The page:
Drexel dragonThe Math ForumDonate to the Math Forum



Search All of the Math Forum:

Views expressed in these public forums are not endorsed by Drexel University or The Math Forum.


Math Forum » Discussions » Education » math-teach

Topic: Math Wars Philosophizing in the NY Times
Replies: 67   Last Post: Jun 28, 2013 11:06 PM

Advanced Search

Back to Topic List Back to Topic List Jump to Tree View Jump to Tree View   Messages: [ Previous | Next ]
kirby urner

Posts: 1,704
Registered: 11/29/05
Re: Math Wars Philosophizing in the NY Times
Posted: Jun 20, 2013 1:00 PM
  Click to see the message monospaced in plain text Plain Text   Click to reply to this topic Reply
att1.html (6.6 K)

On Thu, Jun 20, 2013 at 6:51 AM, Robert Hansen <bob@rsccore.com> wrote:

>
> Devlin's argument isn't against teaching any particular arithmetic
> algorithm. He is against all of them. Sure, introduce an algorithm,
> whatever it is, but dare not teach it long enough that the student develops
> a personal fluency with arithmetic. Heavens no. That would be a total waste
> of time because we have machines that can add and subtract.
>


When Devlin came to Oregon for our ISEPP-organized "math summit" in 1997,
his schtick was not against teaching basic arithmetic but against
compartmentalizing the teaching of arithmetical algorithms such that only
"math teachers" or "math classes" bore the brunt, while none of the other
subject teachers had to spend much time on it, and just assumed "the math
teachers" were doing their job. [1]

In point of fact, elementary schools are largely taught by all-subjects
teachers which gives students more continuity. Or maybe they have "home
room" teachers yet go from room to room more like in high school.
Compartmentalization is in the architecture, but there's still lip service
around inter-disciplinary integration (in some schools -- I'm sure that's a
dead end in others).

But when it comes to basic arithmetic, Devlin's contention was basic
numeric literacy is something all teachers should gang together and diffuse
through the entire curriculum, not concentrate in one corner under the
heading of "math" in particular, as if "math" were no more than
"arithmetic" (that still confuses people).

Part of the point was to drive home that these are basic skills common to
all adults and NOT stereotypically relegated to one walk of life or
another. Arithmetic is our common heritage. Airline pilots, chefs,
accountants, doctors, nurses, pharmacologists, bus and taxi cab drivers,
farmers, business managers, disaster relief workers, environmental
monitoring workers, zookeepers... all need to add, subtract, multiply,
divide, and sometimes take a log, raise to powers.

Geography / geodesy should come with plenty of trig (doesn't have to be
spherical -- when you zoom in enough it's locally planar, with triangles =
180 degrees). Geography includes demographics, ecology, rates of change.
Geology includes exponential rates of decay, the concepts of half life etc.

My core heuristic (on MathFuture mostly), some may remember, is Geometry +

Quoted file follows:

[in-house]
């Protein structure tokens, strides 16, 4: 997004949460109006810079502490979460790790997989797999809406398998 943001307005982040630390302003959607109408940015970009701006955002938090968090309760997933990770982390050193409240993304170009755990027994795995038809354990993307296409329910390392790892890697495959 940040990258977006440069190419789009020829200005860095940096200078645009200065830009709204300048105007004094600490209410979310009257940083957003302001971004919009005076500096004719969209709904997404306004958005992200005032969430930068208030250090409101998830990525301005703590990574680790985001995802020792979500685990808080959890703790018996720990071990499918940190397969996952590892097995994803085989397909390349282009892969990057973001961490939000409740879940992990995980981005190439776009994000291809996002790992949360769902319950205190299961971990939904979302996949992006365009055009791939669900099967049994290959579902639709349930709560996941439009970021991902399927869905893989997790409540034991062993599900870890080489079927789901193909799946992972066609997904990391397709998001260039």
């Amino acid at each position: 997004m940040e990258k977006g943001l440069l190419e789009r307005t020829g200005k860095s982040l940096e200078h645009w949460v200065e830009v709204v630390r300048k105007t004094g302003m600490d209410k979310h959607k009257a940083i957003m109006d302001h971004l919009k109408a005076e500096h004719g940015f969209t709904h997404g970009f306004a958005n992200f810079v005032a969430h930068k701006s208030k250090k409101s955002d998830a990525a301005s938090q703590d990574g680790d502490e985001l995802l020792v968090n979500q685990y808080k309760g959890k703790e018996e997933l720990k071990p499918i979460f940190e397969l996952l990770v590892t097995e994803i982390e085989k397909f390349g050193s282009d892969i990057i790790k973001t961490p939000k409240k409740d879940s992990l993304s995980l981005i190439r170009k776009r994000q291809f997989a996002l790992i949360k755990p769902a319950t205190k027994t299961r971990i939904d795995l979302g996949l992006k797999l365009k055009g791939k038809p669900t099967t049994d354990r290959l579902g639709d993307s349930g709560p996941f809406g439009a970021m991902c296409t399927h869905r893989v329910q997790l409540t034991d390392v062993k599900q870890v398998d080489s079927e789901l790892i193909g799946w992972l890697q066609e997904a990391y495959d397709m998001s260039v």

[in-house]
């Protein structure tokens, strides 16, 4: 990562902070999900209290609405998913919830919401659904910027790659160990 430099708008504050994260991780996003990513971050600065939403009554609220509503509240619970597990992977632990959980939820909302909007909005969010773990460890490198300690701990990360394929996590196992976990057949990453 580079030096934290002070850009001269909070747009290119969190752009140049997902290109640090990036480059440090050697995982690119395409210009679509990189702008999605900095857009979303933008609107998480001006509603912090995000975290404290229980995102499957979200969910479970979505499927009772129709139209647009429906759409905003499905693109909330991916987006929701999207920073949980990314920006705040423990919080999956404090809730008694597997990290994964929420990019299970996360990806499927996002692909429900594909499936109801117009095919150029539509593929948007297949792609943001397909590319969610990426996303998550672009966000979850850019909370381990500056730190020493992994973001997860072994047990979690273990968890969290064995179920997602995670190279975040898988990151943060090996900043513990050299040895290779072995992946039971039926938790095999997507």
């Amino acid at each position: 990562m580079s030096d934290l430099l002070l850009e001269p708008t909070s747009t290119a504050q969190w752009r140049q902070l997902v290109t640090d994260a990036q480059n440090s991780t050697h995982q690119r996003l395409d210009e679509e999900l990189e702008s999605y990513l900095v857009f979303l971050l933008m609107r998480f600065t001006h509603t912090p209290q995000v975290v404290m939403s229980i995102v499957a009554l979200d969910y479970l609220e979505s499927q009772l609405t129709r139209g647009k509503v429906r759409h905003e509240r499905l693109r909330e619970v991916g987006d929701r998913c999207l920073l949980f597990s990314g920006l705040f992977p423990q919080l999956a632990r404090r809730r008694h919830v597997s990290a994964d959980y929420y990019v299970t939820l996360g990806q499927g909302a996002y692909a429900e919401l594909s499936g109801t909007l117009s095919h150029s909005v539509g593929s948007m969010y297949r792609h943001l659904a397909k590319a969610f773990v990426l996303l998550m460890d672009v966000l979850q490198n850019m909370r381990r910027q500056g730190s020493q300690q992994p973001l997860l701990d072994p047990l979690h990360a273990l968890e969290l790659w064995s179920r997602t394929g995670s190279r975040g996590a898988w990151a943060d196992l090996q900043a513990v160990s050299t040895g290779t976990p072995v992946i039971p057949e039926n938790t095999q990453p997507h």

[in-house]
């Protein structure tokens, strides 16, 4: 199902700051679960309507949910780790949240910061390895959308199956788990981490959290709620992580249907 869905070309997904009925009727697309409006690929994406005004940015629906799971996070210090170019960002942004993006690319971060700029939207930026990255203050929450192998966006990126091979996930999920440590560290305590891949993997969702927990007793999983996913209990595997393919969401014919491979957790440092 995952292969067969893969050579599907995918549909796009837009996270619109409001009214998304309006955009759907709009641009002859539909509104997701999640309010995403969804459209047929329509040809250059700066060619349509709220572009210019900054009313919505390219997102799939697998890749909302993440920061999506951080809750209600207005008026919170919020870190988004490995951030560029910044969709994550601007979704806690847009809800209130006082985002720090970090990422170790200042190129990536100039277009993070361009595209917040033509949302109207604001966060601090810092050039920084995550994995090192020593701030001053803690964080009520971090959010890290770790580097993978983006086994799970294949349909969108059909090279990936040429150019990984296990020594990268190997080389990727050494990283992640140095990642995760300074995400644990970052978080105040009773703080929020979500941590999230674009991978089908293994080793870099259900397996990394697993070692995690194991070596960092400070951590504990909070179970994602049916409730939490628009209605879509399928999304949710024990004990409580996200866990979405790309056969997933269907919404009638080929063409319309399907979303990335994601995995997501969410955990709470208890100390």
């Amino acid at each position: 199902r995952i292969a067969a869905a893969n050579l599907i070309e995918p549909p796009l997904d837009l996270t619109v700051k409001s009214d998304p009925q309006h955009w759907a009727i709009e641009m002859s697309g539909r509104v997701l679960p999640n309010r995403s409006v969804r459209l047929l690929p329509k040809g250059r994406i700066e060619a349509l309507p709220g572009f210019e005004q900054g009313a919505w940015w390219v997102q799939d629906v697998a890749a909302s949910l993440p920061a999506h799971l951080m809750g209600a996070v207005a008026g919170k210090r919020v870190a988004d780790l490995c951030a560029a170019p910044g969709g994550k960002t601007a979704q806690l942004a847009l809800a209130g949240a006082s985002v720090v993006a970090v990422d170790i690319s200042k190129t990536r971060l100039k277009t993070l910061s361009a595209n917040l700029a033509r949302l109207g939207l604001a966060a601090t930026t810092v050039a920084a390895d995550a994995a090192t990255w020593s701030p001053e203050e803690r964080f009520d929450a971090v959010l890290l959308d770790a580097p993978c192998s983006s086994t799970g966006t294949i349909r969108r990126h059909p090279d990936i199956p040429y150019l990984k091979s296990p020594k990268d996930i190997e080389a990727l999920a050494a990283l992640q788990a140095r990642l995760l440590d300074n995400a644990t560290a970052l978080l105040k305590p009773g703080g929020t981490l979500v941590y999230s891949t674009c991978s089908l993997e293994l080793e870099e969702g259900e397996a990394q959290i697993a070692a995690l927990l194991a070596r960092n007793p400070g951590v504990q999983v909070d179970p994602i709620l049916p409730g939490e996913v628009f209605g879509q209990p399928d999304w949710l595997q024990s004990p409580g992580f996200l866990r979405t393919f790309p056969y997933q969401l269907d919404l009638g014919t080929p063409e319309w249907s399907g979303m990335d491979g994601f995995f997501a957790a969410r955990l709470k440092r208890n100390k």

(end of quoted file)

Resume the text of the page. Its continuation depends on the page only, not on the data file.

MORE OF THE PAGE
Geography as the two basic subjects. Under Geometry comes all mathematics
irrespective of empirical concepts and measures and under Geography comes
all physical phenomena, from subatomic to astronomic, humans somewhere in
the middle (scale-wise).

History could be taught with great attention to numbers systems and
engineering. UCSC's Ralph Abraham (mathematician) was of the same mind
(also at said summit).

For example, back to the "cooking / following a recipe" meme: if you're
doing problems around home economics and budgeting, talking about how much
rice to buy or the average rate of bean consumption, then you've got
(a) units of measure
(b) prices
(c) time and rates of change.

Why not take this opportunity to dive into all the operations necessary to
(a) compute the monetary cost of serving 30 people X, Y and Z
(b) compute the calories, proteins etc.
(c) develop a budget for the next six months, in terms of stores needed
(d) compute the energy costs in terms of joules through the meter

(in South Africa, food energy values on the labels are in joules as well,
not calories, which helps students make the connection between the energy
they burn in their bodies from food, and the energy the import through the
wall sockets).

You can do a lot with computer games and simulations at this point.

'Oregon Trail' is / was popular, because you needed to buy and sell stores,
negotiate for supplies.

But this could just as well be "history" or "economics" as "math".

Fast forward: I think we're closer to Devlin's vision today, in that STEM
is about countering over-specialization and over-compartmentalization. My
own contention is once within the purview of STEAM (adding anthropology)
it's not so important to decide "exactly which" subject is being studied at
any given moment. Is this technology or mathematics? Is this engineering
or science? These need not be considered useful questions.

I would be happy to see "math class" and "math teachers" disappear all
together in some experimental curricula, in favor of STEM as a holistic
network of topics and skills. The idea of "math class" as a completely
divorced subject may be convenient for administrators, but it churns out
adults with less integrated thinking and a weaker grasp on academic
subjects in general (this would be my contention).

Of course in my overview synoptic comments here, I'm embracing more than
just elementary school, during which the basics should be learned.

I was doing multi-digit addition in 3rd grade at Junior English (Rome) and
having Narnia by C.S. Lewis read to me by the same teacher.

In Manila, our Introduction to Physical Sciences teacher did a lot with